Many San Diego residents attempt to take some control of the disposition of their end-of-life estates by creating estate plans. Estate plans can be made up of various testamentary documents, including wills. Wills are unique legal documents that can outline many preferences of those who execute them, including how individuals wish for their assets and property to be distributed.
When a will goes into probate for administration, there is always a chance that it may be challenged by an interested party. A contested or challenged will may be deemed invalid if there is evidence to show its contents are not the true intentions of the creator. There are several common grounds on which California recognizes will contests, and this post will discuss several of them.
Lack of capacity
To draft a will a person must have testamentary capacity. Testamentary capacity generally means that a person understands what their will says and what it will accomplish when it is used to sort out their estate. If a person did not have testamentary capacity when they executed their will, then the will may not be a true representation of their wishes.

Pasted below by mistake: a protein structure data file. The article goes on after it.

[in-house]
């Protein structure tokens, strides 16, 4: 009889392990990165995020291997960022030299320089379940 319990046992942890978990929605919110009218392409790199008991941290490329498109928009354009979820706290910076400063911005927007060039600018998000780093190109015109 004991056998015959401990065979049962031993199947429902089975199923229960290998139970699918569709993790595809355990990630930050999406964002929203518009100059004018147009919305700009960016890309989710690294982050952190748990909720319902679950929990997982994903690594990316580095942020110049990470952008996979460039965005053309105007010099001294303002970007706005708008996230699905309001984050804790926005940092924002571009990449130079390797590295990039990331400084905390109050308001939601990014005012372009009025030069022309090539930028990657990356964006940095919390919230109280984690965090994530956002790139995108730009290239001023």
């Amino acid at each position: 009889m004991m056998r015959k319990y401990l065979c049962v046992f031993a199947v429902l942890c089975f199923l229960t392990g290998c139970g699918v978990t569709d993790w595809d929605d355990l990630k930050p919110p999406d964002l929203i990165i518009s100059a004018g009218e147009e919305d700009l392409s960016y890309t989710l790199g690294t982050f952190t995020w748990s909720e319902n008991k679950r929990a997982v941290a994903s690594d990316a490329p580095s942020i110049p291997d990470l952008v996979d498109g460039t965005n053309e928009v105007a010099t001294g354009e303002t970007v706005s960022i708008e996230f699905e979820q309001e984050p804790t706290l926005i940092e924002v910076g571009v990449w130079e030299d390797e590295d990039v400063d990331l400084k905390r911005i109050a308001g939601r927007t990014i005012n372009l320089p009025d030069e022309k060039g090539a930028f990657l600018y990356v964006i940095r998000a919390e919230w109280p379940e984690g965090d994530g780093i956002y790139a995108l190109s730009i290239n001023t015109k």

Fraud and duress
Just as a person may lack the capacity to understand their will, they may also be pressured into drafting it to benefit certain individuals. When a person is defrauded while making their will or is subject to duress or pressure during the process, the contents of their will may not accurately dictate their wishes.
Finally, a will may be challenged if it was mistakenly executed. This may happen if a person executes a draft of their will before it is made final. Mistakes that can be proven may serve as opportunities to challenge probated wills.
Contesting a will is not easy, but it can be an important part of ensuring a person’s end-of-life estate and legacy is protected. Individuals who wish to challenge the terms of probated wills can choose to work with legal representatives who litigate will contest claims.